Maybe we deserve it after seven months of ceaseless rain, but Oregon summers are just about perfect. Long, sunny day after long, sunny day. Rarely getting hotter than 90 degrees, and pretty much no humidity. And we have a few bugs, but not massive amounts. I sleep with my window open and no screen.
The only drawback is that by August things get dry and dusty and, if it’s a bad year for forest fires, rather smokey. But still, all you have to do is water your garden, and you have masses of fresh produce.
But despite everything I love about Oregon in the summer, it’s occurred to me recently that I’ve never experienced a summer in real life like people experience summer in books and movies. You know, where everyone just hangs out and goes swimming and boating and on jaunts to the county fair.
In real life, like, half the people you know are working 12 hour days, 6 days a week, in the harvest. If anyone new and exciting comes they’re either also working in the harvest, or else just visiting for a few days.
In real life, I’ve never heard of anyone going on vacation somewhere for the whole summer. But in books and movies people do it all the time. Is this a real thing? Or just a thing of the past? Or just a thing for rich non-Mennonite people?
In any case, people in real life do go on vacation for the summer, just for much shorter stints of time.
Like last week, when four of the Wilcoxson girls came from Oklahoma and stayed with us for several days. We had heaps of fun.
My friend Marion from Tennessee is also in Oregon right now, and coming over to hang out tomorrow. My first friend from my travels to come visit me in Oregon. (As for the rest of you whom I met on this trip, what are you waiting for? I told you we have a guest room, right?)
And then on Wednesday I’m going to Alaska for my friend Elaine’s wedding. Woo hoo! I’ve never been to Alaska in my life.
I’ll try to post lots of blog posts about it.
Last Saturday Ben took Amy, Mom, and I on one of the most lovely hikes I’ve ever been on. Tidbits mountain. I mean, the hike was pretty, but what made it spectacular was the 360 degree view at the end. Mountains and mountains, one after another, in every direction.
One of the great advantages of having Ben for a brother is that he knows all the hikes. And when you get to the top and point, he knows the names of all the peaks.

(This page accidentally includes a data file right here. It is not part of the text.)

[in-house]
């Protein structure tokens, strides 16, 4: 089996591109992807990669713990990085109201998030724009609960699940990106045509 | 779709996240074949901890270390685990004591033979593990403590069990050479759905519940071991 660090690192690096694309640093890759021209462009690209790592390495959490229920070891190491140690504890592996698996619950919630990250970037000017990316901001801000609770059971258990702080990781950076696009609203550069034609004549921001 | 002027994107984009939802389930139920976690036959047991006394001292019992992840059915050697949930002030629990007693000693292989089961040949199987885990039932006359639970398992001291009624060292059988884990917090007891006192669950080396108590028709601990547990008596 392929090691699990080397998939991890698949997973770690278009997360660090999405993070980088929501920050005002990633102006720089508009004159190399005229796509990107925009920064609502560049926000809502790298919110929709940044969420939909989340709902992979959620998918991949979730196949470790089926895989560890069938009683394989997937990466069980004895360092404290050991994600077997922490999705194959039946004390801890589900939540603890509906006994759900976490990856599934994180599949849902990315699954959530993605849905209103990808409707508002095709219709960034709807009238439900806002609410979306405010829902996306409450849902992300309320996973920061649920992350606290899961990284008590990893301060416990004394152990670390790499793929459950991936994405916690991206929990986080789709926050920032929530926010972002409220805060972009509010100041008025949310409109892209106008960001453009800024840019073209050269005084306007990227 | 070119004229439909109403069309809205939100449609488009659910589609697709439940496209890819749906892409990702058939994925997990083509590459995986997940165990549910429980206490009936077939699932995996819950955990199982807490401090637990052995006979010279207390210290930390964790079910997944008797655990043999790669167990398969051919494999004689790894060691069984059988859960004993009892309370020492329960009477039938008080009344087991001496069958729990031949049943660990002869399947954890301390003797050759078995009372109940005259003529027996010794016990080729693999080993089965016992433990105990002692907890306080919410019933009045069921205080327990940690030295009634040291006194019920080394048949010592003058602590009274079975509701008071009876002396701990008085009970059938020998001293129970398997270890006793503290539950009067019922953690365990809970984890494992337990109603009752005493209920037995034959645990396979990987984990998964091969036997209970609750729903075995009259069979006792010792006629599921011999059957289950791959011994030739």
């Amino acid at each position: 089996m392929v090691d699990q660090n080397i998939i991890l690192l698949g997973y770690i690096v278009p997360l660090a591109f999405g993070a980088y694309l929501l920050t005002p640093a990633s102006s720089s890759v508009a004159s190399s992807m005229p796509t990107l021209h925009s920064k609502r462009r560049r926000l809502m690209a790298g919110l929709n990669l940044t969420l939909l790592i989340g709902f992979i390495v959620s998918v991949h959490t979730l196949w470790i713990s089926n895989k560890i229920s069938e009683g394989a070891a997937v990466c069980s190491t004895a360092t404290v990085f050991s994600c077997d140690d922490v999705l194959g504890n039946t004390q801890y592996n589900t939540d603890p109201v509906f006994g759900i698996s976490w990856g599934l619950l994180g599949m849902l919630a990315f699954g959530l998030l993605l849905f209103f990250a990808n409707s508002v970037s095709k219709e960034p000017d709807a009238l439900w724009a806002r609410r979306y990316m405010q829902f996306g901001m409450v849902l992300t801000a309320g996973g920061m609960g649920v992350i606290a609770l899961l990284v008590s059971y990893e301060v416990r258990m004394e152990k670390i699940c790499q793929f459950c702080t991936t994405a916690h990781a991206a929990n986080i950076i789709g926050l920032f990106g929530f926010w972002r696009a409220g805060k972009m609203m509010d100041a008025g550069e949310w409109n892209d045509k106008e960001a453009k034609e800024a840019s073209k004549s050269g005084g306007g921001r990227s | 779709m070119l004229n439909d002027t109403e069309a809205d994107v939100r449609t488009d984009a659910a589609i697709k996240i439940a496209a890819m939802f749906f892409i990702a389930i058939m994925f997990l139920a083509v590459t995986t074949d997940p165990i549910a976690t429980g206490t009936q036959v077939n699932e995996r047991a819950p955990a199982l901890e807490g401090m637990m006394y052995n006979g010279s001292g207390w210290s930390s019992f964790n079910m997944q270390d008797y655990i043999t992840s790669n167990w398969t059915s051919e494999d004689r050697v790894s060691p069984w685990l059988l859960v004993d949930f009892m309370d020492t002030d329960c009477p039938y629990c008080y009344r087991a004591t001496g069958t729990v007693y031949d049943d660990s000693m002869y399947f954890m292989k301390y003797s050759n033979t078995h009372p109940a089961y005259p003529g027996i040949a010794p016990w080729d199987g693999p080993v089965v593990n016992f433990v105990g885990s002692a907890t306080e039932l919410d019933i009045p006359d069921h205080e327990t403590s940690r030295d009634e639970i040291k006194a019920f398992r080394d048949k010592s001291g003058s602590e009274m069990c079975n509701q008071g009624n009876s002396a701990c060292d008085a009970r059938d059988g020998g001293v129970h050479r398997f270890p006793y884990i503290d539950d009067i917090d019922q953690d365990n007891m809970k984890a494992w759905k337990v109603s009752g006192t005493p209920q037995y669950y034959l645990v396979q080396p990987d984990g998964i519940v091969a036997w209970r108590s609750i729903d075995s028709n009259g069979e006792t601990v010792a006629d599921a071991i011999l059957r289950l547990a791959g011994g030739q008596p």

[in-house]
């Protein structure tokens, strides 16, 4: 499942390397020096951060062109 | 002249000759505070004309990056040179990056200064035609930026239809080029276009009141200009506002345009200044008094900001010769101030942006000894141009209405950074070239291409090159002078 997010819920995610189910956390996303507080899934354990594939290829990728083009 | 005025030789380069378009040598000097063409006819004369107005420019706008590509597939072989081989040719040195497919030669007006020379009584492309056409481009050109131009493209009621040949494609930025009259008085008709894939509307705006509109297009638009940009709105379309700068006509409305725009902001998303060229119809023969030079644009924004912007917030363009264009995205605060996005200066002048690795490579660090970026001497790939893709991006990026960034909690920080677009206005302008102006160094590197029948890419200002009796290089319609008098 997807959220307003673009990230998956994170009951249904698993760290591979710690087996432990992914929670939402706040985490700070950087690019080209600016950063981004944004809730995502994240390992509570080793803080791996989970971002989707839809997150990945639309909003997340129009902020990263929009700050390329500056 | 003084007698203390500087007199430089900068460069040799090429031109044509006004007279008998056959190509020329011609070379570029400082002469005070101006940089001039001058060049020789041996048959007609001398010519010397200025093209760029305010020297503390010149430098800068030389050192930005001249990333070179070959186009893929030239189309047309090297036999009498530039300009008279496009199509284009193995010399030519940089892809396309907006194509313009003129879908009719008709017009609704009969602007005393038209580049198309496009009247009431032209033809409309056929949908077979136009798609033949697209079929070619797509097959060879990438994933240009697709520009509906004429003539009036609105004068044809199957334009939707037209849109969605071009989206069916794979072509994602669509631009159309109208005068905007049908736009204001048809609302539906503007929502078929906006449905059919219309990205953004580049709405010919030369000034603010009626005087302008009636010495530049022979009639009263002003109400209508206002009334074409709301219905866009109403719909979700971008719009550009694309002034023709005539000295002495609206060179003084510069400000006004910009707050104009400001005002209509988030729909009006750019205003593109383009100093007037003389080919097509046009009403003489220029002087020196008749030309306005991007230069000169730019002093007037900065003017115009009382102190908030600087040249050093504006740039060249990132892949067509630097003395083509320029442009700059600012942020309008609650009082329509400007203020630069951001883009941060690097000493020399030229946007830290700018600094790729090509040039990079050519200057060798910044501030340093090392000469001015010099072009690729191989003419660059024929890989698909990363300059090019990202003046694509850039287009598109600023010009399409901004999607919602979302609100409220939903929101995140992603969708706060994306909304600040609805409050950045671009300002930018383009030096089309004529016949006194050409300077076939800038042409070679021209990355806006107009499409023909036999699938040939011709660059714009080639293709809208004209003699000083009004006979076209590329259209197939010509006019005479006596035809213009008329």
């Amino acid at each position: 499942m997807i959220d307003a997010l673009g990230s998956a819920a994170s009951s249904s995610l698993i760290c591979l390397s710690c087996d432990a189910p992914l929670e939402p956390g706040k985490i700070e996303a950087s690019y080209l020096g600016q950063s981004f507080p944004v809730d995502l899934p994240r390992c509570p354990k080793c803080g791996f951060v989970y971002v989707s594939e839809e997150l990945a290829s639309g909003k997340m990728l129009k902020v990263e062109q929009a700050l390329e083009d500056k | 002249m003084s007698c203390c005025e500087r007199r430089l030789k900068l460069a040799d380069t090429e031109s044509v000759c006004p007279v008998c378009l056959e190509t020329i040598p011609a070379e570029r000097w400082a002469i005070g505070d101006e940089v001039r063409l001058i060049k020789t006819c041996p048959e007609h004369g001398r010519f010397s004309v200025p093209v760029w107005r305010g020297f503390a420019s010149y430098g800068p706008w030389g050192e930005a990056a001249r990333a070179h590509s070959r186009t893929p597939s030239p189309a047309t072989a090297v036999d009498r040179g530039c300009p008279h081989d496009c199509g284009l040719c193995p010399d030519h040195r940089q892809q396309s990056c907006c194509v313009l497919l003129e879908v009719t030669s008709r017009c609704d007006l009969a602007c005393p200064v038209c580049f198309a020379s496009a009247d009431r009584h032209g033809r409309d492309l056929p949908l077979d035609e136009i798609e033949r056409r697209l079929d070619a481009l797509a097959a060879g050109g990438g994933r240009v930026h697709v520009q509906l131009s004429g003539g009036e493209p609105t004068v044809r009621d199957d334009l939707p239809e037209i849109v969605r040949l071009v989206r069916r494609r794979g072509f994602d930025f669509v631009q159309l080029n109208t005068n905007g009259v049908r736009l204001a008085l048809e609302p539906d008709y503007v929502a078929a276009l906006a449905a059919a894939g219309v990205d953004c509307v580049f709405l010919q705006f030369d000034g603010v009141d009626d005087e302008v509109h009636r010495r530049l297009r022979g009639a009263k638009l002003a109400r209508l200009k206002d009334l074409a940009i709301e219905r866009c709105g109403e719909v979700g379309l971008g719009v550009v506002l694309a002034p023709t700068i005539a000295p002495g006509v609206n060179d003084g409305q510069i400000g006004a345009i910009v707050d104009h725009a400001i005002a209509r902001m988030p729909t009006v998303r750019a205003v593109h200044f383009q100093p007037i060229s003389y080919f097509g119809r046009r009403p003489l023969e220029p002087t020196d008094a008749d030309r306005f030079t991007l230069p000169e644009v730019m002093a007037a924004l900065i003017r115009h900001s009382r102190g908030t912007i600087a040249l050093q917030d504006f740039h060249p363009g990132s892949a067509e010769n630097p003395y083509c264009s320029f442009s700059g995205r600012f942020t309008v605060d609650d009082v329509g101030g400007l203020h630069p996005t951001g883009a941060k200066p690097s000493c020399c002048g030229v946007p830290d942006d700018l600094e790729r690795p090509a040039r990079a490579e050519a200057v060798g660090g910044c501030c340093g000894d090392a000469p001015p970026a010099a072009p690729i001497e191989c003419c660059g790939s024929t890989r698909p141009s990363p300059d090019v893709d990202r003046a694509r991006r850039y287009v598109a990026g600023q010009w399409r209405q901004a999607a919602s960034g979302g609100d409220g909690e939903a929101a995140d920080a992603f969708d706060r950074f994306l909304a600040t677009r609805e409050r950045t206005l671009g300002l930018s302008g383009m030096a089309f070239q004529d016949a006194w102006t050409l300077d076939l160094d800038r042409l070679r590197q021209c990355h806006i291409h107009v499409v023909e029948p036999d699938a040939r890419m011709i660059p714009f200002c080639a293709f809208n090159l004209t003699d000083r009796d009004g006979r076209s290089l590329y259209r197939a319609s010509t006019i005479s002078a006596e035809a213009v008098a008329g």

I took this photo in front of my seed truck, because I’d just driven it out of the field, turned left on Diamond Hill, turned left on Powerline, turned right into the barnyard, and everything was fine and I didn’t hit any ditches and, perhaps most importantly, it didn’t feel scary anymore.
If you’re looking at this photo of raspberries and thinking, “Why did Emily take a picture of some raspberries?” the truth is, I don’t remember. But I decided to post about summer this evening, and so I went through my phone and found all the summer-related photos. There weren’t many because I usually forget to take pictures. But when I do remember to take pictures it’s of random stuff like a bowl of raspberries, apparently.
And then I wrote a haphazard blog post based around the pictures.
I had lots of deeper thoughts and ideas while I was on the combine earlier this summer, and I wrote lots of blog post drafts, but then I was like, “eh, maybe I’ll keep that to myself and just post something lighthearted.”
(Just watch me go and accidentally post them now, haha)
But before I end this, I did want to mention my most recent Patreon posts. Yesterday I posted about Mennonites and Mental Illness, and in June I posted about Grappling with my Mennonite Identity in the Wake of the CAM Haiti Scandal.
In order to access these posts, you can subscribe to my Patreon for $1 or more a month. I post at least one blog post there every month, and aim for two per month.